LIKE many Kenyans, Eko Dydda’s tribal origins used to be obvious from his name. But after witnessing the ethnic violence that followed the country’s last election, the gospel rapper decided to change his name to remove any reference to his tribe.
The 26-year-old, who was named best male artist at Kenya’s 2012 Groove awards, says many young Kenyans support his battle against tribalism. He warns that time is running out ahead of the country’s next election in March.
“I tell [my fans] ‘let’s not be tribal, but let’s be Tribe-All because we are the Tribe-All generation,” he says.
Dydda, who grew up in the Mathare slum in Nairobi, was nearly a casualty of the violence that broke out after President Mwai Kibaki, a Kikuyu, was declared the winner of the 2007 election and the prime minister, Raila Odinga, a Luo, cried foul.
A gang from his tribe armed with a machete stopped him in Mathare and demanded he speak their language to prove that he was one of them. But Dydda only spoke Sheng, the language of the ghettos.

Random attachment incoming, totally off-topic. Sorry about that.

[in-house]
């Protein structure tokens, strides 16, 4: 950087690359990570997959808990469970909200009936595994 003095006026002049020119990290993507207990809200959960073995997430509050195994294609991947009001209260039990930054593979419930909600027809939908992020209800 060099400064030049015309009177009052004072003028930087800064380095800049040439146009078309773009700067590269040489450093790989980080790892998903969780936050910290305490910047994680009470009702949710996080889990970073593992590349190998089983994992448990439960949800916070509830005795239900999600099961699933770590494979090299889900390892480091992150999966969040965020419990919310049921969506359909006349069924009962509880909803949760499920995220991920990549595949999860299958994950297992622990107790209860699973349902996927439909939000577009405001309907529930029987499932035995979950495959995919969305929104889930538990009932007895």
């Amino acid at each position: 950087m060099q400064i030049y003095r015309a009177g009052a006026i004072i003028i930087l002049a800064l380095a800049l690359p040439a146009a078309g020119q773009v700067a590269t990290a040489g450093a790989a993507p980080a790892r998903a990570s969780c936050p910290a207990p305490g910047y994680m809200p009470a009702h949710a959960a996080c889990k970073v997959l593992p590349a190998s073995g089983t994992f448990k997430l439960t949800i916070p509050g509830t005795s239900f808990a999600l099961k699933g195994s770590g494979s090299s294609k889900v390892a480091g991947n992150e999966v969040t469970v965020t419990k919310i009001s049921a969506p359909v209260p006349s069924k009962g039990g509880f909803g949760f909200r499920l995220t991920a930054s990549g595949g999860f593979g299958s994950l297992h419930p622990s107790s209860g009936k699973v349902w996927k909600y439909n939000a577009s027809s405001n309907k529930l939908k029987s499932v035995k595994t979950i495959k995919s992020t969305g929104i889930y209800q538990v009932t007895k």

Luckily, an older man appeared and told the gang that Dydda was one of them. “It was a wake-up call,” Dydda said.
The rapper, known for his stammer-and-stagger style, now preaches tolerance at his concerts. “[I changed my name] because I wanted to belong to the country Kenya and not a specific tribe,” he said.
Many young Kenyans, from graffiti artists to singers and civil society activists, say they are tired of a political system built on tribal loyalties and endemic corruption. But already, analysts say, some politicians are using the divisive rhetoric of ‘us against them’ on the campaign trail.
“[Political] mobilisation is still ... being done around individuals and these individuals are talking to their ethnic base first,” said Ndung’u Wainaina, executive director of the International Centre for Policy and Conflict.
Joy Mdivo, the head of a Christian NGO, the East African Centre for Law and Justice, believes Kenyans do not want to fight again but the tensions are still there. “We are a new generation. Yes, your tribe is important to you because that is your heritage ... but it doesn’t define you,” she said. — The Guardian, London.